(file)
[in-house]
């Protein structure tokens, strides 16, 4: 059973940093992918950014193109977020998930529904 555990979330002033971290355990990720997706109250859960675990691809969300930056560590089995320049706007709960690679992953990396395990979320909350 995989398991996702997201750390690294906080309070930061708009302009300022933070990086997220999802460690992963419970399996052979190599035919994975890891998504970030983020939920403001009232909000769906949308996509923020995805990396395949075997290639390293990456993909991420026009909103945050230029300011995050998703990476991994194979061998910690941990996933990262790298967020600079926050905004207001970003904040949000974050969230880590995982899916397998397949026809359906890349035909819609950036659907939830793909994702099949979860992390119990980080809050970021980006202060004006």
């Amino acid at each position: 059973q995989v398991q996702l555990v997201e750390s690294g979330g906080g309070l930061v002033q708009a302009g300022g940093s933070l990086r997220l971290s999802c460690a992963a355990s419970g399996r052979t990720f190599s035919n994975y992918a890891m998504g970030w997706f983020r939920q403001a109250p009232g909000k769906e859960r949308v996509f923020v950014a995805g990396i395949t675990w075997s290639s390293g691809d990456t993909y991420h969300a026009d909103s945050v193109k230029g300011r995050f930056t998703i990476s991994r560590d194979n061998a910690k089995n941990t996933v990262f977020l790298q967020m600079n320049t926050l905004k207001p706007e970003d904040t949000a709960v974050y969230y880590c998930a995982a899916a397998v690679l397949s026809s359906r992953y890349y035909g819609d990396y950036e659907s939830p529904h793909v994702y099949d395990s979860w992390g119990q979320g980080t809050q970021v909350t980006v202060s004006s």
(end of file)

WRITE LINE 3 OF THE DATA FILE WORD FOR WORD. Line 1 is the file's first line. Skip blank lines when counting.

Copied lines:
């Amino acid at each position: 059973q995989v398991q996702l555990v997201e750390s690294g979330g906080g309070l930061v002033q708009a302009g300022g940093s933070l990086r997220l971290s999802c460690a992963a355990s419970g399996r052979t990720f190599s035919n994975y992918a890891m998504g970030w997706f983020r939920q403001a109250p009232g909000k769906e859960r949308v996509f923020v950014a995805g990396i395949t675990w075997s290639s390293g691809d990456t993909y991420h969300a026009d909103s945050v193109k230029g300011r995050f930056t998703i990476s991994r560590d194979n061998a910690k089995n941990t996933v990262f977020l790298q967020m600079n320049t926050l905004k207001p706007e970003d904040t949000a709960v974050y969230y880590c998930a995982a899916a397998v690679l397949s026809s359906r992953y890349y035909g819609d990396y950036e659907s939830p529904h793909v994702y099949d395990s979860w992390g119990q979320g980080t809050q970021v909350t980006v202060s004006s």